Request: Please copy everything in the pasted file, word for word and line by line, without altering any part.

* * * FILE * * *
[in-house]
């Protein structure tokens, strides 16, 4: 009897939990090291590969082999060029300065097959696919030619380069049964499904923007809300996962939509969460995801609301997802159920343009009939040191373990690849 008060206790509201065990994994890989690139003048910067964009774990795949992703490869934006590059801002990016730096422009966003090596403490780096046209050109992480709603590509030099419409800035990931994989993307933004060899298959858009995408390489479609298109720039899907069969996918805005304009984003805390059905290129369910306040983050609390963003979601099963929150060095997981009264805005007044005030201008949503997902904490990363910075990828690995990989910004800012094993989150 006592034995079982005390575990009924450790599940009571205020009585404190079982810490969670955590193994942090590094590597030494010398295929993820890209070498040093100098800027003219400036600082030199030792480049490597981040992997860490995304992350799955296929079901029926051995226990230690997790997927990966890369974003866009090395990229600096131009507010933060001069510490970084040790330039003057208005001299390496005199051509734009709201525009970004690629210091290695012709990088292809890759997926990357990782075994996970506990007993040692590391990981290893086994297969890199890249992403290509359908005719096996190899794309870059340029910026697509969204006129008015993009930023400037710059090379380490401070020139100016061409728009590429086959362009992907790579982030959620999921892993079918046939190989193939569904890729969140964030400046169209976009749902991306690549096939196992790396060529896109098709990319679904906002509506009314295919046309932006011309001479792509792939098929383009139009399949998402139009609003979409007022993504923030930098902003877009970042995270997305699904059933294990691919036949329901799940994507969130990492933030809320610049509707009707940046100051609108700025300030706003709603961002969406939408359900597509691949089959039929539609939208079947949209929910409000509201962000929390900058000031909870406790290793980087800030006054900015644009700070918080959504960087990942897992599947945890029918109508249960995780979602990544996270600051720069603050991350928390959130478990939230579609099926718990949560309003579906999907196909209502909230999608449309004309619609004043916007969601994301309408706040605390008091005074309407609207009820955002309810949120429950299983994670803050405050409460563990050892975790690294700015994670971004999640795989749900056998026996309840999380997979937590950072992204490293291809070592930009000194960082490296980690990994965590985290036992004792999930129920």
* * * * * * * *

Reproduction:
[in-house]
């Protein structure tokens, strides 16, 4: 009897939990090291590969082999060029300065097959696919030619380069049964499904923007809300996962939509969460995801609301997802159920343009009939040191373990690849 008060206790509201065990994994890989690139003048910067964009774990795949992703490869934006590059801002990016730096422009966003090596403490780096046209050109992480709603590509030099419409800035990931994989993307933004060899298959858009995408390489479609298109720039899907069969996918805005304009984003805390059905290129369910306040983050609390963003979601099963929150060095997981009264805005007044005030201008949503997902904490990363910075990828690995990989910004800012094993989150 006592034995079982005390575990009924450790599940009571205020009585404190079982810490969670955590193994942090590094590597030494010398295929993820890209070498040093100098800027003219400036600082030199030792480049490597981040992997860490995304992350799955296929079901029926051995226990230690997790997927990966890369974003866009090395990229600096131009507010933060001069510490970084040790330039003057208005001299390496005199051509734009709201525009970004690629210091290695012709990088292809890759997926990357990782075994996970506990007993040692590391990981290893086994297969890199890249992403290509359908005719096996190899794309870059340029910026697509969204006129008015993009930023400037710059090379380490401070020139100016061409728009590429086959362009992907790579982030959620999921892993079918046939190989193939569904890729969140964030400046169209976009749902991306690549096939196992790396060529896109098709990319679904906002509506009314295919046309932006011309001479792509792939098929383009139009399949998402139009609003979409007022993504923030930098902003877009970042995270997305699904059933294990691919036949329901799940994507969130990492933030809320610049509707009707940046100051609108700025300030706003709603961002969406939408359900597509691949089959039929539609939208079947949209929910409000509201962000929390900058000031909870406790290793980087800030006054900015644009700070918080959504960087990942897992599947945890029918109508249960995780979602990544996270600051720069603050991350928390959130478990939230579609099926718990949560309003579906999907196909209502909230999608449309004309619609004043916007969601994301309408706040605390008091005074309407609207009820955002309810949120429950299983994670803050405050409460563990050892975790690294700015994670971004999640795989749900056998026996309840999380997979937590950072992204490293291809070592930009000194960082490296980690990994965590985290036992004792999930129920």